New Los Angeles Lakers head coach Frank Vogel already confirmed that the team had hired Jason Kidd as an assistant coach, despite the organization not announcing it themselves yet. And it appears that Kidd will be well-compensated for joining on.
According to Shams Charania of The Athletic, the Lakers are opening up their pocket books to bring on Kidd, further confirming just how much the front office wanted him on staff:
Jason Kidd’s contract with the Lakers made him the highest paid assistant coach in the NBA, sources with knowledge of the deal said.
Well first, that will do nothing to quiet all the speculation that Kidd is essentially a head coach in waiting, that’s for sure. It also explains (in part) why Kidd — who made an estimated $182 million in his NBA career without including his last two head coaching jobs — was willing to sign on for the relatively unglamorous and not particularly well-compensated (at least by NBA standards) role of assistant coach.
In all likelihood, the Lakers had to make Kidd the highest-paid assistant in the NBA if they really wanted him to come aboard Vogel’s staff, for financial reasons, and probably competitive ones as well.
Charania’s report doesn’t make it clear what the Lakers are paying Kidd, but it seems safe to guess that it’s somewhere in the range of what former head coaching candidate Tyronn Lue was making when the Cleveland Cavaliers made him the highest-paid assistant coach in the league with a four-year deal worth a reported $6.5 million.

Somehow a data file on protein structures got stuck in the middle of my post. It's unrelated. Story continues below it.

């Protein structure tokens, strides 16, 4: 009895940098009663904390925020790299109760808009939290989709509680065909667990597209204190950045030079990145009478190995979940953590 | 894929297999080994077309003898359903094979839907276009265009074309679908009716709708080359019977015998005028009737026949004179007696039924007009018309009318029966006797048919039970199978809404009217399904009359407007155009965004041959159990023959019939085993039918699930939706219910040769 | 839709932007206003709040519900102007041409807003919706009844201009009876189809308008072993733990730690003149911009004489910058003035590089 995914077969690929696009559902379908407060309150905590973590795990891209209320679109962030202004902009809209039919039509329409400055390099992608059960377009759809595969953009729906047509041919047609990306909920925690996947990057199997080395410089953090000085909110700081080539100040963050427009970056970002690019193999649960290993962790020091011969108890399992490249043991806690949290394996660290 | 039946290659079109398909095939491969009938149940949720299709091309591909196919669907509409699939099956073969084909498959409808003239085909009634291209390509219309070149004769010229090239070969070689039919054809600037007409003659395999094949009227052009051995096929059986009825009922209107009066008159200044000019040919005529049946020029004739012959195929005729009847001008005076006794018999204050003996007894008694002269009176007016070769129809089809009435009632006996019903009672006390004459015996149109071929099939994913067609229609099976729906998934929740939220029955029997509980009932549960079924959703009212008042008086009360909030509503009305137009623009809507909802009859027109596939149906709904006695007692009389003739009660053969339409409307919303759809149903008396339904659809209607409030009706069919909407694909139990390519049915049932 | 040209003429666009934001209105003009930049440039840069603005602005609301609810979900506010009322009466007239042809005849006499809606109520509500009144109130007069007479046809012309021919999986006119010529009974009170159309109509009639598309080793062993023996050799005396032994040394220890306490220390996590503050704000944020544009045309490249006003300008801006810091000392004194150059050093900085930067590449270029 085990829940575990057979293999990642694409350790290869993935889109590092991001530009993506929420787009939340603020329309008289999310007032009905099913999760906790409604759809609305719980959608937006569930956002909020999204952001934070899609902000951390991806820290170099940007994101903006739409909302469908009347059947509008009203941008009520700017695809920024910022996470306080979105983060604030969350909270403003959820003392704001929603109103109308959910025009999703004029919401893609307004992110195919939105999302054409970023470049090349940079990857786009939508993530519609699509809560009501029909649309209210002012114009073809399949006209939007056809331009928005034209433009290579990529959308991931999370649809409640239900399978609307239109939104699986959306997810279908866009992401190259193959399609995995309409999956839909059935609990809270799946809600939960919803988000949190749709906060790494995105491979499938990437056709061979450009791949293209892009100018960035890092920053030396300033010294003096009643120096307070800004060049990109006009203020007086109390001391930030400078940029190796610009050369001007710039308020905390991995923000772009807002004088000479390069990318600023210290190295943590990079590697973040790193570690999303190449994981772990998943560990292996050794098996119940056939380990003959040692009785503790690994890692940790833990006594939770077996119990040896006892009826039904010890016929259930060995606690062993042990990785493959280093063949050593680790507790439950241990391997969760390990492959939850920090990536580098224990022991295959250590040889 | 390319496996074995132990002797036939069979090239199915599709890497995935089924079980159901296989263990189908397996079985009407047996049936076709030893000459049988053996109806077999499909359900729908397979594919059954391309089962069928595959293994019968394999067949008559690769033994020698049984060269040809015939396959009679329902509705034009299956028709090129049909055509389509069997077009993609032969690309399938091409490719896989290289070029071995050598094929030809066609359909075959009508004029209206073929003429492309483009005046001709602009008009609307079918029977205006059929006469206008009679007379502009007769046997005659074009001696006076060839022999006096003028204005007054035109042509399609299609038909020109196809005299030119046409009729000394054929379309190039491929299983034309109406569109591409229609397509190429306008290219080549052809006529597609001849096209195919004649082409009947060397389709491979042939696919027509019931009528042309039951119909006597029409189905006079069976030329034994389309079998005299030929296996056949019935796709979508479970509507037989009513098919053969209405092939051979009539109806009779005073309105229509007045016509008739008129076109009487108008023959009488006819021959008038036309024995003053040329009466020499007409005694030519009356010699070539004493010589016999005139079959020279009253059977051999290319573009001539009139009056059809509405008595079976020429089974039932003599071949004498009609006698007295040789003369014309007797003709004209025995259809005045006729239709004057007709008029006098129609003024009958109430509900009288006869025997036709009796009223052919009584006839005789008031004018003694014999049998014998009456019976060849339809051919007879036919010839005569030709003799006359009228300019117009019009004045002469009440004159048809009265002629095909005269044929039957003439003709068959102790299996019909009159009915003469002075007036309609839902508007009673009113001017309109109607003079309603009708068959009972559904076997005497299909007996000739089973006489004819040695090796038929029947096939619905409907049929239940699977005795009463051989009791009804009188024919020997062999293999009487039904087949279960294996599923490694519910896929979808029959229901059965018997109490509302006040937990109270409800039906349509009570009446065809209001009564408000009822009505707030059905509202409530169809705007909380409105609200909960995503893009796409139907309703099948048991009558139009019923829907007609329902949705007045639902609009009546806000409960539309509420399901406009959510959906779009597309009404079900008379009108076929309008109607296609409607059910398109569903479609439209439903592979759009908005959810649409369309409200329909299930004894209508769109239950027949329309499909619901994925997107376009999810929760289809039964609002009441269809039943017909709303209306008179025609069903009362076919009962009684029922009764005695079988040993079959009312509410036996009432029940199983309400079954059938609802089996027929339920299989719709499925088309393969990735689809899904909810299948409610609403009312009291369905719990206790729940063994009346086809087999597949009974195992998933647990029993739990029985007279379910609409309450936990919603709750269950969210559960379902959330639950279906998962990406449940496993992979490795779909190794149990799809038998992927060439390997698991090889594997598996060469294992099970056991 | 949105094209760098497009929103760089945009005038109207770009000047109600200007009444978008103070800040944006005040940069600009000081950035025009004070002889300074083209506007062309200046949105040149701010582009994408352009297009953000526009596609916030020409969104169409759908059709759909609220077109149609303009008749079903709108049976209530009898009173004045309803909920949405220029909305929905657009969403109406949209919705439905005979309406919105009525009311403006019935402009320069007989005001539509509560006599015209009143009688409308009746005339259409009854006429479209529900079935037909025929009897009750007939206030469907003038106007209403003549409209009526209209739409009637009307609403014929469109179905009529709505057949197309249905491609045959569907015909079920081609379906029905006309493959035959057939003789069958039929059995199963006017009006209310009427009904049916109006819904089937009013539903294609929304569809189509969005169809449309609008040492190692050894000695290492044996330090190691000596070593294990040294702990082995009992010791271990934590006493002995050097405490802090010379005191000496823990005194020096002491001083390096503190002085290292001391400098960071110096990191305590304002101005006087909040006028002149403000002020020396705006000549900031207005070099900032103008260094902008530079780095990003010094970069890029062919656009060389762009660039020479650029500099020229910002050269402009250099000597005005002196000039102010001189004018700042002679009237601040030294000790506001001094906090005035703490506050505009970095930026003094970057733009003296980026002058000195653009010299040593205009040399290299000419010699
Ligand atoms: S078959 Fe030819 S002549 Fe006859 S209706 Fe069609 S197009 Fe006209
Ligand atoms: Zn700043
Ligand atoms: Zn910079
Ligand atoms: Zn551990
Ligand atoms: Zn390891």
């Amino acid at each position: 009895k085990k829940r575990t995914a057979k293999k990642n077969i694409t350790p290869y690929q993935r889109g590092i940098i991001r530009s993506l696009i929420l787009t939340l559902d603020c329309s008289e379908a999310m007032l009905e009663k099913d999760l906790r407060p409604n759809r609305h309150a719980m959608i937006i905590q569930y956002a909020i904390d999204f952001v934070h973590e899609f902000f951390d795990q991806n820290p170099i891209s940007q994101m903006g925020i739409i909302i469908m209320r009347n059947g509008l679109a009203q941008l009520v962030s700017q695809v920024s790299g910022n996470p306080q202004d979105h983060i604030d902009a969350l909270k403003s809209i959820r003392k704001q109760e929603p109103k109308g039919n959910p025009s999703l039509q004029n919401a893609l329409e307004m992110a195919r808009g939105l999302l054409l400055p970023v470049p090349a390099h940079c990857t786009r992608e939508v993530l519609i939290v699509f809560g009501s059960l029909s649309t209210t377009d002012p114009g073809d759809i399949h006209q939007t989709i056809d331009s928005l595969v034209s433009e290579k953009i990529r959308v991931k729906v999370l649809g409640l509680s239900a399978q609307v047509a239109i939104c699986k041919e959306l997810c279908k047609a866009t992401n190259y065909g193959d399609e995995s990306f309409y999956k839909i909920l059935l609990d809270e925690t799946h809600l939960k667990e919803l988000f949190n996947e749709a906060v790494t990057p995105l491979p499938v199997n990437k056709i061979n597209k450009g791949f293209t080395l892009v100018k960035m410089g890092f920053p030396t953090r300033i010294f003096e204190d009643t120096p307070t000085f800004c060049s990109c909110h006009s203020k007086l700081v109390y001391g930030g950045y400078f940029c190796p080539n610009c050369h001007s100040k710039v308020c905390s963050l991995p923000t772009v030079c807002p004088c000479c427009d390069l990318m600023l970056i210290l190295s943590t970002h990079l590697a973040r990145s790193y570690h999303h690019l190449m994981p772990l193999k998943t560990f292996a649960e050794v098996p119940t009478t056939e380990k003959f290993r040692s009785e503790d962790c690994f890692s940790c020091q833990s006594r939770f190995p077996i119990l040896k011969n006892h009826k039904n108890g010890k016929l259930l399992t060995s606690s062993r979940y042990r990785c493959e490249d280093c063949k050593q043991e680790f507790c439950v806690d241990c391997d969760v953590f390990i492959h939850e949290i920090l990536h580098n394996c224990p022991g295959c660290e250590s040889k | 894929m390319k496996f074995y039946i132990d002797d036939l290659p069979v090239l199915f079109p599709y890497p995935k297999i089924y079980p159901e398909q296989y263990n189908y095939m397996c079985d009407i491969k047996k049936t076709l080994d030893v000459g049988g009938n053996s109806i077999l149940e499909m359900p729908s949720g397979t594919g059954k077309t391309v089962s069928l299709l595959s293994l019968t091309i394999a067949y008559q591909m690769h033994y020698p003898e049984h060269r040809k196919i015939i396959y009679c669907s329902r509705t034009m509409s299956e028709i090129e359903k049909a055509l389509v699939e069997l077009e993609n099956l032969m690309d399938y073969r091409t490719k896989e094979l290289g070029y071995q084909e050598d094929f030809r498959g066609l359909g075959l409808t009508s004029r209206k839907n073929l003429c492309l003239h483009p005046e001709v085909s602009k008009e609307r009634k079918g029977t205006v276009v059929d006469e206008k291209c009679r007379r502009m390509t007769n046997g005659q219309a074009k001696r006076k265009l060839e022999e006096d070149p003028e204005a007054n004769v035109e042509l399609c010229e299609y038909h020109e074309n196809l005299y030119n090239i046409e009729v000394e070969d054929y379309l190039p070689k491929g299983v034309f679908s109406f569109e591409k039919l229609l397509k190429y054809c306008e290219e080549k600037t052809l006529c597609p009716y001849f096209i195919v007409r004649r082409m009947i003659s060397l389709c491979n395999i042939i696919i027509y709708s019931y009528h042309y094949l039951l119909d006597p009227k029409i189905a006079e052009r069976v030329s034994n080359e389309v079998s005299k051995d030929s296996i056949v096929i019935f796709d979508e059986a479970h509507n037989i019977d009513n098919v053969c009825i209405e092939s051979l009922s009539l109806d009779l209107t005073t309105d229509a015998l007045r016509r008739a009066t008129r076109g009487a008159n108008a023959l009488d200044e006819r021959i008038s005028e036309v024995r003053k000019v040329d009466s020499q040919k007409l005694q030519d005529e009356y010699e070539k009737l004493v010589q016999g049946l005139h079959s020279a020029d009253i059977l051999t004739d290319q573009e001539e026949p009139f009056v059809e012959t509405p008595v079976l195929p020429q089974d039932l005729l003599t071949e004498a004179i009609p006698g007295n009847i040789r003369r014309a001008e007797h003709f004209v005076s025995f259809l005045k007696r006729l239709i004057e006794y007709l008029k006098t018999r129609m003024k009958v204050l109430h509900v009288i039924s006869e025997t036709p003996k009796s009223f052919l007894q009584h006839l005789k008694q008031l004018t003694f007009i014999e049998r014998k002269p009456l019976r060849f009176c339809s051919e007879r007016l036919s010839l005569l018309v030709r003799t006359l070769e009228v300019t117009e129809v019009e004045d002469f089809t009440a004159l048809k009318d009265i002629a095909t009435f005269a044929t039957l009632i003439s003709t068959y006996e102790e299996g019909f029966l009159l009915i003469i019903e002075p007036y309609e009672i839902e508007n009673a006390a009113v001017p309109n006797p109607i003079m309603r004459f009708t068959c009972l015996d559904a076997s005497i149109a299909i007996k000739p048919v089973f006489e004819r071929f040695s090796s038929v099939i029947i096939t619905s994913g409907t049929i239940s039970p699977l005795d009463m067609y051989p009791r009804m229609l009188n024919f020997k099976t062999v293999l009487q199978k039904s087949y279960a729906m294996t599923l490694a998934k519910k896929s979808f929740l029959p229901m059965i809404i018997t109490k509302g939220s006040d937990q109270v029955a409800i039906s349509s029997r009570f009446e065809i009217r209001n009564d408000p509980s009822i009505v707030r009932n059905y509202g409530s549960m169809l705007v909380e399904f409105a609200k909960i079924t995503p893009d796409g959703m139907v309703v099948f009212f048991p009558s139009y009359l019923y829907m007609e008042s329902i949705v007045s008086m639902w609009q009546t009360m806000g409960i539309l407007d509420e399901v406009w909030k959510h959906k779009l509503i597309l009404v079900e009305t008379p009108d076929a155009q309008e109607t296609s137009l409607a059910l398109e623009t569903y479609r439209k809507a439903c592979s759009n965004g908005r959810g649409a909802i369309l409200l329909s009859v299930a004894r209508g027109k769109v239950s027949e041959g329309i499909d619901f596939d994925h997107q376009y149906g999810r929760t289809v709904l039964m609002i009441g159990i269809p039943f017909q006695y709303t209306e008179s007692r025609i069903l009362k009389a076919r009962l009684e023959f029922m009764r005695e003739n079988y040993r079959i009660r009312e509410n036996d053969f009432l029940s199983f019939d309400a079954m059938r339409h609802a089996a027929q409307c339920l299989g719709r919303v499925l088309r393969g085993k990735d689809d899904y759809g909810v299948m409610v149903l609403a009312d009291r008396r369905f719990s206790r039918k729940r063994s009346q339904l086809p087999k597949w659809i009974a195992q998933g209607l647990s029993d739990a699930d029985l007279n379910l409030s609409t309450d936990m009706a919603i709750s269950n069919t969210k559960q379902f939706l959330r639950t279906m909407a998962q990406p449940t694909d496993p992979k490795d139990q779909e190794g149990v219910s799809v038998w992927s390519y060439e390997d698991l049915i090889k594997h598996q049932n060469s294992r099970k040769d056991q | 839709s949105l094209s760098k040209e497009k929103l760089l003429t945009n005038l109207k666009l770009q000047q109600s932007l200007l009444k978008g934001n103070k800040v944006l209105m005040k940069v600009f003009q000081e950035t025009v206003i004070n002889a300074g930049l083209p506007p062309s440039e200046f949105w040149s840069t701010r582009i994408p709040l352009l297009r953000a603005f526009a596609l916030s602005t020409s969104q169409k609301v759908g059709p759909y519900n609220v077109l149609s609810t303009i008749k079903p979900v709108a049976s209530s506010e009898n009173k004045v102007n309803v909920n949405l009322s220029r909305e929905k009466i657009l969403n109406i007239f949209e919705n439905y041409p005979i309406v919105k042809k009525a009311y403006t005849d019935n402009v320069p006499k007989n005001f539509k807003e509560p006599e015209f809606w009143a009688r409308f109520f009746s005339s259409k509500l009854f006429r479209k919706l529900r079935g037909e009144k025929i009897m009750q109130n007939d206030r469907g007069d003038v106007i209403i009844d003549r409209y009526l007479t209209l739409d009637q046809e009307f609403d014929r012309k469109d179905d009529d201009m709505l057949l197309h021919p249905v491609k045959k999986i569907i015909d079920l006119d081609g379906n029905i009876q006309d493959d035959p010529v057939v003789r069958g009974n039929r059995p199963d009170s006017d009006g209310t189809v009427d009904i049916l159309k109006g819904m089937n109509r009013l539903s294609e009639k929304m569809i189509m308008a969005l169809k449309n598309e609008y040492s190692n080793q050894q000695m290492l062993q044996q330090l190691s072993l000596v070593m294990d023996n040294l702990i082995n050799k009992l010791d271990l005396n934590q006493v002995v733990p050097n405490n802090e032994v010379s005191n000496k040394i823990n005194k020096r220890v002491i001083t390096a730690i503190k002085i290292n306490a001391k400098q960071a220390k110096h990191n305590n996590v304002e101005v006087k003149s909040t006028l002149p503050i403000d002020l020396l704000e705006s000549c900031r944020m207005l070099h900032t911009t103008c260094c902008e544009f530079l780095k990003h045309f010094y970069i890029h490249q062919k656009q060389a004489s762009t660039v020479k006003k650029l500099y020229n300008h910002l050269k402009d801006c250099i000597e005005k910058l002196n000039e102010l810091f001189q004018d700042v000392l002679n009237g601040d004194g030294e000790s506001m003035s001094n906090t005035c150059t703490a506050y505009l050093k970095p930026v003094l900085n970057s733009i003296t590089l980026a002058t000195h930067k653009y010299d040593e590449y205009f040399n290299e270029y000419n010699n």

The Cavs front office really wanted Lue on that bench behind David Blatt after interviewing both for their head coaching job, and we all know what happened next. We’ll see if history repeats itself with the Lakers, who similarly interviewed Kidd for the job before even approaching Vogel.
We still have no idea who will be joining Kidd and Miles Simon on Vogel’s bench, but if what the Lakers are paying Kidd is any indication — not necessarily a reliable assumption, but let’s roll with it for now — the team may have increased what they’re willing to spend on staff. For the NBA’s second-most valuable team, that’s a way to win on the margins and get around salary cap restraints. We’ll see if they’re similarly willing to pony up to get good assistant coaches to fill out the rest of Vogel’s staff, or in other auxiliary positions.